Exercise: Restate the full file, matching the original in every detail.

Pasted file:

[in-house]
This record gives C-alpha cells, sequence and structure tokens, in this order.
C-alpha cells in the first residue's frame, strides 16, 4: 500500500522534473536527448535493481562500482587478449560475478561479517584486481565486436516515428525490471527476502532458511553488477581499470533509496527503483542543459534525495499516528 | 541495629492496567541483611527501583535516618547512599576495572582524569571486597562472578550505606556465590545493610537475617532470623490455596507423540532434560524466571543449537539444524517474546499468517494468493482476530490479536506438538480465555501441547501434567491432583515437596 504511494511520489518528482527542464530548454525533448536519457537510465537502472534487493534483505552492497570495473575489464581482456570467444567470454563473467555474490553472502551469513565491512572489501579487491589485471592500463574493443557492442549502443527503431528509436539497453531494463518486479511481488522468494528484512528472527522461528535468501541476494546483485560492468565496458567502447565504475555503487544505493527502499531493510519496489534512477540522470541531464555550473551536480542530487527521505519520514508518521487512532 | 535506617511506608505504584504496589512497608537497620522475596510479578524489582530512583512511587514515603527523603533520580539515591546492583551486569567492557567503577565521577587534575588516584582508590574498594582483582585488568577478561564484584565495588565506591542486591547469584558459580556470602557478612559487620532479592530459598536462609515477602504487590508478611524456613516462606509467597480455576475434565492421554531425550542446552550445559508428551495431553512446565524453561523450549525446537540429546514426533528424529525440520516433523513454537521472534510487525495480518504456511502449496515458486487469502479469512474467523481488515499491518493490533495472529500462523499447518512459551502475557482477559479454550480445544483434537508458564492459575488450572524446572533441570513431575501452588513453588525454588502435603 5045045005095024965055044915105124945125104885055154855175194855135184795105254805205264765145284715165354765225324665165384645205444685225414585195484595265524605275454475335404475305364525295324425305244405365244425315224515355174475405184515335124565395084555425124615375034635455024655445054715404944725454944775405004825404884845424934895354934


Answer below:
[in-house]
This record gives C-alpha cells, sequence and structure tokens, in this order.
C-alpha cells in the first residue's frame, strides 16, 4: 500500500522534473536527448535493481562500482587478449560475478561479517584486481565486436516515428525490471527476502532458511553488477581499470533509496527503483542543459534525495499516528 | 541495629492496567541483611527501583535516618547512599576495572582524569571486597562472578550505606556465590545493610537475617532470623490455596507423540532434560524466571543449537539444524517474546499468517494468493482476530490479536506438538480465555501441547501434567491432583515437596 504511494511520489518528482527542464530548454525533448536519457537510465537502472534487493534483505552492497570495473575489464581482456570467444567470454563473467555474490553472502551469513565491512572489501579487491589485471592500463574493443557492442549502443527503431528509436539497453531494463518486479511481488522468494528484512528472527522461528535468501541476494546483485560492468565496458567502447565504475555503487544505493527502499531493510519496489534512477540522470541531464555550473551536480542530487527521505519520514508518521487512532 | 535506617511506608505504584504496589512497608537497620522475596510479578524489582530512583512511587514515603527523603533520580539515591546492583551486569567492557567503577565521577587534575588516584582508590574498594582483582585488568577478561564484584565495588565506591542486591547469584558459580556470602557478612559487620532479592530459598536462609515477602504487590508478611524456613516462606509467597480455576475434565492421554531425550542446552550445559508428551495431553512446565524453561523450549525446537540429546514426533528424529525440520516433523513454537521472534510487525495480518504456511502449496515458486487469502479469512474467523481488515499491518493490533495472529500462523499447518512459551502475557482477559479454550480445544483434537508458564492459575488450572524446572533441570513431575501452588513453588525454588502435603 5045045005095024965055044915105124945125104885055154855175194855135184795105254805205264765145284715165354765225324665165384645205444685225414585195484595265524605275454475335404475305364525295324425305244405365244425315224515355174475405184515335124565395084555425124615375034635455024655445054715404944725454944775405004825404884845424934895354934